In 2015 I thus filed a distantly related complaint before the Equality Court against then Min. of Justice Micheal Masutha and also Naspers, the holding company of Media24, citing the former’s failure to exercise powers in terms of the TRC Act and thus the astonishing failure of the TRC Unit to defend both the TRC and its recommendations from ongoing acts and omissions in the face of racism and a culture of impunity.
My filing sheet thus also listed an apartheid media company named as a ‘gross perpetrator of human rights violations’ in the final report that all TRC commissioners signed off on. It was filed two days before Media24 issued a mea culpa to the heavens referencing one case-limited example of a single ’employee of colour’, Conrad Sidego, who had apparently experienced problems with separate amenities.
It further went on to list several shortcomings of the first TRC, in particular the failure to deal with extra-curial evidence — evidence arising after, and subsequent to the first commissions winding up. It noted other failures, including errors with acronyms, Congress of South African Writers ( COSAW) is not Congress of South African War Resisters (COSAWR). It may be demonstrated that TRC One represents the absence of an in-depth inquiry into the role played by women, war resisters, the struggle press, the environmental movement, the use of technology by the state, coercive psychiatry and so on.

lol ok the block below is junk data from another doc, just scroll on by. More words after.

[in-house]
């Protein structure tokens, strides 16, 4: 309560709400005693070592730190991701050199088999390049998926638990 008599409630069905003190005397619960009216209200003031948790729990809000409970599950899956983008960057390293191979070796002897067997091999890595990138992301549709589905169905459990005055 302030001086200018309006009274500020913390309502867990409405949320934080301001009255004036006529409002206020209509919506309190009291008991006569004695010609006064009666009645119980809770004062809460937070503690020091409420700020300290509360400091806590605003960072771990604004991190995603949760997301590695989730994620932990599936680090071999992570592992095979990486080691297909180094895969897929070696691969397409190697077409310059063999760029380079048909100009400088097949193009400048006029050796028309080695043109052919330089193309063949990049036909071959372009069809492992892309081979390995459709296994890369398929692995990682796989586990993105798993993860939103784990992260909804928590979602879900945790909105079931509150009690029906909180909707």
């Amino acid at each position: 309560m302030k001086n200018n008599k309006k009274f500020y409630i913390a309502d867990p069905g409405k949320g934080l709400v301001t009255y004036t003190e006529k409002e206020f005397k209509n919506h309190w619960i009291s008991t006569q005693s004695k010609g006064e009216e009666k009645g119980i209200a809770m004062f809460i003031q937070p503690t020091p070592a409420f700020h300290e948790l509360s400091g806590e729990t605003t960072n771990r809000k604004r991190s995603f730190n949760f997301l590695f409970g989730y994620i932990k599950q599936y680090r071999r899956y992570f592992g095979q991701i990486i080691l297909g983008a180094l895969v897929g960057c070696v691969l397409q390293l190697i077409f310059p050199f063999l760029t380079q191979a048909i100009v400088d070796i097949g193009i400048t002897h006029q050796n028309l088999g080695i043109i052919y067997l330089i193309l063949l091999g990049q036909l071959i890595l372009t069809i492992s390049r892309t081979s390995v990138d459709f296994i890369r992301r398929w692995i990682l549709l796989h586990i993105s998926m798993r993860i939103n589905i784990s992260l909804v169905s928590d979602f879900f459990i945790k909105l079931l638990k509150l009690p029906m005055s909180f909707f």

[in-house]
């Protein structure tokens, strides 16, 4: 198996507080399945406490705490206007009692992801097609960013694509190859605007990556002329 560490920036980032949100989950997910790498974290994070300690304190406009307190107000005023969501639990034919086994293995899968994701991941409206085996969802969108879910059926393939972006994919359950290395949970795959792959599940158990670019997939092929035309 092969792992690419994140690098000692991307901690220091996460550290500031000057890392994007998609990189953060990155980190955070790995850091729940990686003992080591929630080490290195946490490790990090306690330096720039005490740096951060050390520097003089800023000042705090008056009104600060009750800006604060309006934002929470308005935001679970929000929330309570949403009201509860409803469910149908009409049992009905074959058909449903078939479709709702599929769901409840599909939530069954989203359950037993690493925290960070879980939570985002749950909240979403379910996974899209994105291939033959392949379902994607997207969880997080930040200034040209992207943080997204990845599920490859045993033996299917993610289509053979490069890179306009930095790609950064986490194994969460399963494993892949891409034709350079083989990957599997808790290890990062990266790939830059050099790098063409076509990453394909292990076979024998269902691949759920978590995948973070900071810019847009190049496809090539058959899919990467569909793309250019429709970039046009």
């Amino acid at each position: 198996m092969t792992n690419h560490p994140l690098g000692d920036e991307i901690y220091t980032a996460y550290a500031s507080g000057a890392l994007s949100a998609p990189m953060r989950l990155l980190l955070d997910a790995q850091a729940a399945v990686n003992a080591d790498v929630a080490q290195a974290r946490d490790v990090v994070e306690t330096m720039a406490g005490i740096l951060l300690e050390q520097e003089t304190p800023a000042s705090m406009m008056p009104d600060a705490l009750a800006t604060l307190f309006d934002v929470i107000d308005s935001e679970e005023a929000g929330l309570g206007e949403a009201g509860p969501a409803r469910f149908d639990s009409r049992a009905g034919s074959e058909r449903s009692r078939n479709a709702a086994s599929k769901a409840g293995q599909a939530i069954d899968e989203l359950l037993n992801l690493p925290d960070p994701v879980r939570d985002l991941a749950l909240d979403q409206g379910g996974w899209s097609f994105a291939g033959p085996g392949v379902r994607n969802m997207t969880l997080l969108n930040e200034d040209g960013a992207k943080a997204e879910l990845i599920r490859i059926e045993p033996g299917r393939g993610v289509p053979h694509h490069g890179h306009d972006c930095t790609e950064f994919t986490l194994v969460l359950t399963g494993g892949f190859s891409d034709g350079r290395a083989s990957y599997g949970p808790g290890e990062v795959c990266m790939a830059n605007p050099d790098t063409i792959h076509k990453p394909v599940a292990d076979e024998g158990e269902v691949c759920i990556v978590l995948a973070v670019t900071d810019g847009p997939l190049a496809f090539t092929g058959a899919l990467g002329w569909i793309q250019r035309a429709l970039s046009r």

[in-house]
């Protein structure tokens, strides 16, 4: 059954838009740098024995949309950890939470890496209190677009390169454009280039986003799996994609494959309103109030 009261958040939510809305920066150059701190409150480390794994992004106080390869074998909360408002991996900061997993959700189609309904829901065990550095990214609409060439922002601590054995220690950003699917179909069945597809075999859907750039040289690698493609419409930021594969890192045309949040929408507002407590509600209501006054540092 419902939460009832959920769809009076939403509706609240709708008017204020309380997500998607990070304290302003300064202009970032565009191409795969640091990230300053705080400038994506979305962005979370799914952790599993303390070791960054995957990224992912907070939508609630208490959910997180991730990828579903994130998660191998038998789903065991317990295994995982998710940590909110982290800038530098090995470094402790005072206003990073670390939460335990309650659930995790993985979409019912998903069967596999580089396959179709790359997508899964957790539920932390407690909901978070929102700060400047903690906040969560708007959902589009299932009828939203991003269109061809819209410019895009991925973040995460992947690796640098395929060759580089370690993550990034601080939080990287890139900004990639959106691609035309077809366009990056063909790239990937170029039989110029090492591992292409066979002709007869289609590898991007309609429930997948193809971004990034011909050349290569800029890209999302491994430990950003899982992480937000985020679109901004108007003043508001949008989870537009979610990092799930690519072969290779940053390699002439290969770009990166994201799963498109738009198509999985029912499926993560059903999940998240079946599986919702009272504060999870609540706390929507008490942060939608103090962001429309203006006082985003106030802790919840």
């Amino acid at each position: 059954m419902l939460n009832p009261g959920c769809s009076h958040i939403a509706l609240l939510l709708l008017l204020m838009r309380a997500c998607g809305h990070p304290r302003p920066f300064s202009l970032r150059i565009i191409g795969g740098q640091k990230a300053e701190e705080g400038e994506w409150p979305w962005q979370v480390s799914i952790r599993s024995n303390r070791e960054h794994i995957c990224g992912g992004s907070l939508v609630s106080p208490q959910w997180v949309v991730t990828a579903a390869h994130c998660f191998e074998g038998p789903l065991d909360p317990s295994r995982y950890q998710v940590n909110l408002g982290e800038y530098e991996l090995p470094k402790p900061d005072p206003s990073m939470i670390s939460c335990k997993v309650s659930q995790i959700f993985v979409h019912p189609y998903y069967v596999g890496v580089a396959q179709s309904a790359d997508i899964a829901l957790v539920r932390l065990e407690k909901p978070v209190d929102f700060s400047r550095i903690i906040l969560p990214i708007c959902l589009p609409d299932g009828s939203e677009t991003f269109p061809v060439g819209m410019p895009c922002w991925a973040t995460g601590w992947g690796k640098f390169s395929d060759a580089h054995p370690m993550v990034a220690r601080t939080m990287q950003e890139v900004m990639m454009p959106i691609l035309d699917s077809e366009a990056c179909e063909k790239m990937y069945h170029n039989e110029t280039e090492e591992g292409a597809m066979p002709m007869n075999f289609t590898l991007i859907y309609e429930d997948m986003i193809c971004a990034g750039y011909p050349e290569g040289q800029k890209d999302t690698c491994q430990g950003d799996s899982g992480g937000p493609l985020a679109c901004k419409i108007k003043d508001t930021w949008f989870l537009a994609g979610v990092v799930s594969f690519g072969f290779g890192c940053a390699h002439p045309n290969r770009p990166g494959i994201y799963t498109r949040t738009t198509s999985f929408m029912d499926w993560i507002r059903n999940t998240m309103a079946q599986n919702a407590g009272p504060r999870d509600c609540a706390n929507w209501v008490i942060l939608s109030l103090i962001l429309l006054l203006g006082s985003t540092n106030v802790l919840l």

Despite the merits of the case, I once again found myself in court sans attorney and I was eventually granted leave to formerly seek legal aid by Judge Bozalek after the Equality Court had previously acted under Judge Veldhuisen to deny me access to legal aid.
I thus sued Legal Aid SA in a collateral matter before the High Court, Western Cape, which took some three years of my time.
It was more than a little alarming to find that in the interim, ‘apartheid memory’ had been relegated to the dust-heap by our judiciary, alongside our constitution. That portraits of apartheid and colonial judges still hung from chambers, and AJ Martin of the High Court of SA, now agreed with a racist merit report by John van Onselen, of Legal Aid SA, stating in his decision of 2019, that he was now ‘entirely satisfied that the TRC report would take a long time to read, and may thus be ignored’.